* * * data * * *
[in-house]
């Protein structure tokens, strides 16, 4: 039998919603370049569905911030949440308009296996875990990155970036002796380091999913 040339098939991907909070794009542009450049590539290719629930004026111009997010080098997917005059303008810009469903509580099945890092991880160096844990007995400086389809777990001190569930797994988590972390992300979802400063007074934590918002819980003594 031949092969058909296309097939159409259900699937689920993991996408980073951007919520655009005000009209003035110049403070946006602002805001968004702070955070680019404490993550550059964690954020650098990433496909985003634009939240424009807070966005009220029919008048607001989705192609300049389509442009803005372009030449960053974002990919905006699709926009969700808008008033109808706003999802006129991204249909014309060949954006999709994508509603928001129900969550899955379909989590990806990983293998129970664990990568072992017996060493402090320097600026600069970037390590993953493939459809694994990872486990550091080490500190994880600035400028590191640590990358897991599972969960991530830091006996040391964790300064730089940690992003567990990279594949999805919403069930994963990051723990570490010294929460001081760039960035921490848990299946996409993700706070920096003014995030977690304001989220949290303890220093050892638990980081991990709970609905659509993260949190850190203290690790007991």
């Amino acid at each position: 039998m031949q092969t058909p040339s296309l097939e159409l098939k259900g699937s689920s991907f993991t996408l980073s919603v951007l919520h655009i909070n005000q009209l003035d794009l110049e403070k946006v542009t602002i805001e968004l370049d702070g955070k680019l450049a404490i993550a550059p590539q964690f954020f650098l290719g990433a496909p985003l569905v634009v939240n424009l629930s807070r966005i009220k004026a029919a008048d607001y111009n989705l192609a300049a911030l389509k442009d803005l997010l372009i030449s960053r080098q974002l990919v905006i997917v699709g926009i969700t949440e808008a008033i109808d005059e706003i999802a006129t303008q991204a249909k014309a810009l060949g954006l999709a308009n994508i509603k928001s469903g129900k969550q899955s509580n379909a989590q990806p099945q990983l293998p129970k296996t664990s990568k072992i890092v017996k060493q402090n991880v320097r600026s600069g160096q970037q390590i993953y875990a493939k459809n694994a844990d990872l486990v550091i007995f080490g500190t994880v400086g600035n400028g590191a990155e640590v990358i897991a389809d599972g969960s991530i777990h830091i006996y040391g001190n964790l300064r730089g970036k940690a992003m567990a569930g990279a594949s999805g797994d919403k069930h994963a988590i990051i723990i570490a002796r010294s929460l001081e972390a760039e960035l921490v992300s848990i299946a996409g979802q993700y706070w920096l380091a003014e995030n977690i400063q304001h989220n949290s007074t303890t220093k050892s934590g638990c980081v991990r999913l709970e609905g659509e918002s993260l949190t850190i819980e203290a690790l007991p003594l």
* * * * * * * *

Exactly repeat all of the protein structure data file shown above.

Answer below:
[in-house]
């Protein structure tokens, strides 16, 4: 039998919603370049569905911030949440308009296996875990990155970036002796380091999913 040339098939991907909070794009542009450049590539290719629930004026111009997010080098997917005059303008810009469903509580099945890092991880160096844990007995400086389809777990001190569930797994988590972390992300979802400063007074934590918002819980003594 031949092969058909296309097939159409259900699937689920993991996408980073951007919520655009005000009209003035110049403070946006602002805001968004702070955070680019404490993550550059964690954020650098990433496909985003634009939240424009807070966005009220029919008048607001989705192609300049389509442009803005372009030449960053974002990919905006699709926009969700808008008033109808706003999802006129991204249909014309060949954006999709994508509603928001129900969550899955379909989590990806990983293998129970664990990568072992017996060493402090320097600026600069970037390590993953493939459809694994990872486990550091080490500190994880600035400028590191640590990358897991599972969960991530830091006996040391964790300064730089940690992003567990990279594949999805919403069930994963990051723990570490010294929460001081760039960035921490848990299946996409993700706070920096003014995030977690304001989220949290303890220093050892638990980081991990709970609905659509993260949190850190203290690790007991």
């Amino acid at each position: 039998m031949q092969t058909p040339s296309l097939e159409l098939k259900g699937s689920s991907f993991t996408l980073s919603v951007l919520h655009i909070n005000q009209l003035d794009l110049e403070k946006v542009t602002i805001e968004l370049d702070g955070k680019l450049a404490i993550a550059p590539q964690f954020f650098l290719g990433a496909p985003l569905v634009v939240n424009l629930s807070r966005i009220k004026a029919a008048d607001y111009n989705l192609a300049a911030l389509k442009d803005l997010l372009i030449s960053r080098q974002l990919v905006i997917v699709g926009i969700t949440e808008a008033i109808d005059e706003i999802a006129t303008q991204a249909k014309a810009l060949g954006l999709a308009n994508i509603k928001s469903g129900k969550q899955s509580n379909a989590q990806p099945q990983l293998p129970k296996t664990s990568k072992i890092v017996k060493q402090n991880v320097r600026s600069g160096q970037q390590i993953y875990a493939k459809n694994a844990d990872l486990v550091i007995f080490g500190t994880v400086g600035n400028g590191a990155e640590v990358i897991a389809d599972g969960s991530i777990h830091i006996y040391g001190n964790l300064r730089g970036k940690a992003m567990a569930g990279a594949s999805g797994d919403k069930h994963a988590i990051i723990i570490a002796r010294s929460l001081e972390a760039e960035l921490v992300s848990i299946a996409g979802q993700y706070w920096l380091a003014e995030n977690i400063q304001h989220n949290s007074t303890t220093k050892s934590g638990c980081v991990r999913l709970e609905g659509e918002s993260l949190t850190i819980e203290a690790l007991p003594l």